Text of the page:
COCHLEAR INITIATION SITES OF THE HUMAN AUDITORY FREQUENCY FOLLOWING POTENTIALS

Persistent Link:
http://hdl.handle.net/10150/281904
Title:
COCHLEAR INITIATION SITES OF THE HUMAN AUDITORY FREQUENCY FOLLOWING POTENTIALS
Author:
McDermott, John Charles
Issue Date:
1980
Publisher:
The University of Arizona.
Rights:
Copyright © is held by the author. Digital access to this material is made possible by the University Libraries, University of Arizona. Further transmission, reproduction or presentation (such as public display or performance) of protected items is prohibited except with permission of the author.
Abstract:
The frequency following potential (FFP) is an auditory evoked response which crudely replicates the waveform of the stimulus. The origins of this far-field potential have been localized to the cochlea and specific auditory nuclei. The initiation site of the FFP along the cochlear partition has been thought to be dependent upon stimulus sound pressure level. Low stimulus levels elicit FFP from the apical turn of the cochlea, while moderate and high stimulus levels may elicit FFP from a large segment of the partition, including the basal turn. Simultaneous masking studies have contributed to the knowledge of this potential, but results from these studies may be confounded by interference from bioelectric potentials generated by distortion products from the masking noise. This investigation used non-simultaneous masking tones set at the subject's pulsation threshold level (PTL). This psychophysical method provides a representation of the frequency-resolving properties of the auditory periphery in a repeated gap masking paradigm. Patterns of the relative masking effect of each masking tone were plotted and compared for several probe levels and in the presence or absence of a continuous, high-pass masking noise. Tuning patterns derived in high-pass making noise effectively represented apical turn FFP. Those patterns without masking noise represented whole-cochlea FFP. The results of this study demonstrarted tuning patterns that reflected diminished FFP amplitudes in the primary 500 Hz region as well as in an extended secondary range of 800 to 2000 Hz, depending on the stimulus-masking parameters. Tuning patterns in high-pass masking noise were consistently flatter in the primary and secondary regions than for the tuning patterns without masking noise. The secondary regions of the tuning patterns extended above 2000 Hz for the patterns obtained without high-pass masking. Tuning patterns were consistently broader for the high stimulus level than for the moderate stimulus level. The multiple cochlear initiation sites for the FFP preclude its use as an audiological tool for the assessment of low-frequency hearing. However, the potential is suggested as a method to assess whole-cochlear response for the difficult-to-test patients with suspected profound hearing loss.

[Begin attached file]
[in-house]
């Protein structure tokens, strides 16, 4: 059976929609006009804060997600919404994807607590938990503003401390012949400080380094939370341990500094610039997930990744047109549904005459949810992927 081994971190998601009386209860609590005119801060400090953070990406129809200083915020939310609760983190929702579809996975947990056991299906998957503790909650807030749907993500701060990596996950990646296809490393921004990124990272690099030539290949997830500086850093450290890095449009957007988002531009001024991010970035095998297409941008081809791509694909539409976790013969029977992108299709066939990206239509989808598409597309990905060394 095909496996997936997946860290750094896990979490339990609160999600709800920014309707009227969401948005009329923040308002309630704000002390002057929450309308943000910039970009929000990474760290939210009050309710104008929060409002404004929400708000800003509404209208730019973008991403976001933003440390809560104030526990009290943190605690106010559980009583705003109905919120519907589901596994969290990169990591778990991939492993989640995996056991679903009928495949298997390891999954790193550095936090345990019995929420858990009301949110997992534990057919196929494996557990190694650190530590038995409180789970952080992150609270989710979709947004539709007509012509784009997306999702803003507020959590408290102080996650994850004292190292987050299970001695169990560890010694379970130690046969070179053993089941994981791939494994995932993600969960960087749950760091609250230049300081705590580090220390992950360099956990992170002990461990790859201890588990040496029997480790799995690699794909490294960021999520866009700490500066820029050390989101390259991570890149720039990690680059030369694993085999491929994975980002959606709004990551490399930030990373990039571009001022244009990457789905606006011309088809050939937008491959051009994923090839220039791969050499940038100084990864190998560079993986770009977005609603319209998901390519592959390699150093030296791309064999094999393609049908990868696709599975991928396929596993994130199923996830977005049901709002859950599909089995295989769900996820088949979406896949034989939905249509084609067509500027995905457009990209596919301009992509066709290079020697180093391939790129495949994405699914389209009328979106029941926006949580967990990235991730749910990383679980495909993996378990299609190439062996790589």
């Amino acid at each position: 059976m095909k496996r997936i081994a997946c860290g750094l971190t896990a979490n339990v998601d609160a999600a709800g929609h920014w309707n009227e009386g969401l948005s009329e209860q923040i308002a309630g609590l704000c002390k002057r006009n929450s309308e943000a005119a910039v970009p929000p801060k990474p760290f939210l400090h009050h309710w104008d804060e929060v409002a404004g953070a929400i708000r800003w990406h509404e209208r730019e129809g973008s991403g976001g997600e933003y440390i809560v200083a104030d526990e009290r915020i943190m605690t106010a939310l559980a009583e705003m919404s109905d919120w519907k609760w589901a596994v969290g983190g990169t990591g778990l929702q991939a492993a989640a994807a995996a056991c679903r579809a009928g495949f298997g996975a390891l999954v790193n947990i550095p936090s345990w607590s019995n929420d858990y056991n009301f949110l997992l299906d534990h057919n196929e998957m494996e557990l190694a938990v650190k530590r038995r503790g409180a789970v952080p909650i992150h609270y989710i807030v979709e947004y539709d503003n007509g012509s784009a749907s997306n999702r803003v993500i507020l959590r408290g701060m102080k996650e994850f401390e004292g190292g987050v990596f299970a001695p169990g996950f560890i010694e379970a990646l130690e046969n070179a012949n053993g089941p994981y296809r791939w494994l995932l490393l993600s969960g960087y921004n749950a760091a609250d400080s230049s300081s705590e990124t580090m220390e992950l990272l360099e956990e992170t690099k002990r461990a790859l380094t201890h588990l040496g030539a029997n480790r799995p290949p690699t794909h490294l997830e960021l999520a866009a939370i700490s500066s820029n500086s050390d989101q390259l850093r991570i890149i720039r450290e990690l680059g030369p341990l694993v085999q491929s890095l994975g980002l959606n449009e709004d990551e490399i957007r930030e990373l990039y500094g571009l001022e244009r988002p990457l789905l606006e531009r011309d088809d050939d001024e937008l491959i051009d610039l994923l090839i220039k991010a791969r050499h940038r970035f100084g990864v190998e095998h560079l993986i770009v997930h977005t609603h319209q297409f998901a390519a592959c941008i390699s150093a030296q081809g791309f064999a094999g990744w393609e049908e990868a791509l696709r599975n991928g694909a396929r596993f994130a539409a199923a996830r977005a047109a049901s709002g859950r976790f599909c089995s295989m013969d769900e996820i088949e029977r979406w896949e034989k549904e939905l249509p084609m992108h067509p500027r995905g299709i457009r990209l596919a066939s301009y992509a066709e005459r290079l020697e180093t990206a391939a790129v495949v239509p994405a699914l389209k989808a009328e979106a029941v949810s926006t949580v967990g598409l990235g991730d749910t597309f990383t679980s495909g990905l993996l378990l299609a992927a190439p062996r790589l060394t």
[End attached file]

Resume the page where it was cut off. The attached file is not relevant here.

Type:
text; Dissertation-Reproduction (electronic)
Keywords:
Auditory evoked response.; Audiometry, Evoked response.; Electrocochleography.; Cochlea.
Degree Name:
Ph.D.
Degree Level:
doctoral
Degree Program:
Graduate College; Speech and Hearing Sciences
Degree Grantor:
University of Arizona
Advisor:
Glattke, Theodore

Full metadata record

DC FieldValue Language
dc.language.isoen_USen_US
dc.titleCOCHLEAR INITIATION SITES OF THE HUMAN AUDITORY FREQUENCY FOLLOWING POTENTIALSen_US